If you ask a Penn student, you might get a raised eyebrow or a mischievous look when they tell you about the legend of having sex under The Button before senior year. (As a senior, I’d love to tell you about this—but I promised this column wouldn’t be about senior wisdom.)
Every week, hundreds Penn students file into dusty classrooms in West Philadelphia’s middle and high schools where they tutor students in math and English and science.
So if women are generally pretty generous with their ratings and they’re using the app to recommend their guy friends, crushes and ex-boyfriends to other women rather than to bash them for past experiences, why are men so afraid of it? Rather than being full of the vindictive reviews that men seem wary of, most Lulu scores are actually full of praise.
Back in January, a Duke freshman named Thomas Bagley was huddled up in his dorm room, watching porn on his laptop, when he saw something that made him pause the scene.
But some women simply have lower libidos, and that’s completely normal. The growing interest in forms of “female Viagra” like Lady Prelox can make it seem like not feeling readily available for sex is an abnormality.
Glance (which has also been buzzed about under the name “Sex With Glass”) was dreamed up by a team of London-based developers who promise users they can “experience sex like never before.” The thrust of it is watching yourself have sex, from your partner’s perspective.
Anything that veers too far from “normal” suddenly raises eyebrows. Having a thing for thigh-highs screams sexy, but having a thing for cheese signals perversion.
When we lie about our numbers, we simply reinforce those tired gender stereotypes and the problematic binary that establishes women as either promiscuous or prudish.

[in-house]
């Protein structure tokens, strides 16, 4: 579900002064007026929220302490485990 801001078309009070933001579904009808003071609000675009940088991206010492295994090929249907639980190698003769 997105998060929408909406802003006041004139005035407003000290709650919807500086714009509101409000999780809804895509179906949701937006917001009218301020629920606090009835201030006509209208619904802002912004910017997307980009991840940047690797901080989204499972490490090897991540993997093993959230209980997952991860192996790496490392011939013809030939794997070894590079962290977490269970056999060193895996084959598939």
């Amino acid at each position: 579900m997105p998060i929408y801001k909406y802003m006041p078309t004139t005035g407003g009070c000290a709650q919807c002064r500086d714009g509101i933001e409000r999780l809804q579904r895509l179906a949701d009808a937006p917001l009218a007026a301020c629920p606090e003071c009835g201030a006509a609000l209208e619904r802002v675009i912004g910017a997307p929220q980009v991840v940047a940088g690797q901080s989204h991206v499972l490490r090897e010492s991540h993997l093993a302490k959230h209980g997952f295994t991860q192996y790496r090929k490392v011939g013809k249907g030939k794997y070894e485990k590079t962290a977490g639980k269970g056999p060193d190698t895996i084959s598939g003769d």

The complaints about hormonal birth control pills are extensive: They make women feel moody, bloated, tired, excessively horny, nauseous and so much more.
Actively engaging, instead of the one-sided cyberstalking that we’re wont to do, can help tame the feelings of insanity, jealousy and powerlessness that come from seeing our exes all over the internet.
The outfit you wear does not prescribe your actions for Halloween night — and maybe we should stop calling them “slutty” costumes altogether.
While non-monogamy isn’t a cure-all for relationships that don’t feel salubrious to begin with, it can relieve the smothering sense of FOMO from college relationships.
The culture at Penn isn’t one that would support an event like Nudity Week — and that’s a shame.
There’s a subscription service for everything. But will the subscription commerce model work for sex?
Unlike many of our peer institutions, Penn has made it a priority to promote conversations about consent.
In most cases, sexting holds the same appeal as any other erotic act — the only difference is that it’s digitalized.
The twerk used to be just a bouncy dance that came of age in a culture where people just wanted to get down and have a good time. It was good, clean fun.
Over the past week, as freshmen have become oriented (or disoriented) on campus, their sex appeal is at its peak.
Despite all of the huffing and puffing about hook-up culture, casual sex isn’t the problem. The problem is communication — or rather, lack thereof. It’s not time that we stop hooking up, but it is time to stop hooking up without telling our partners what we want.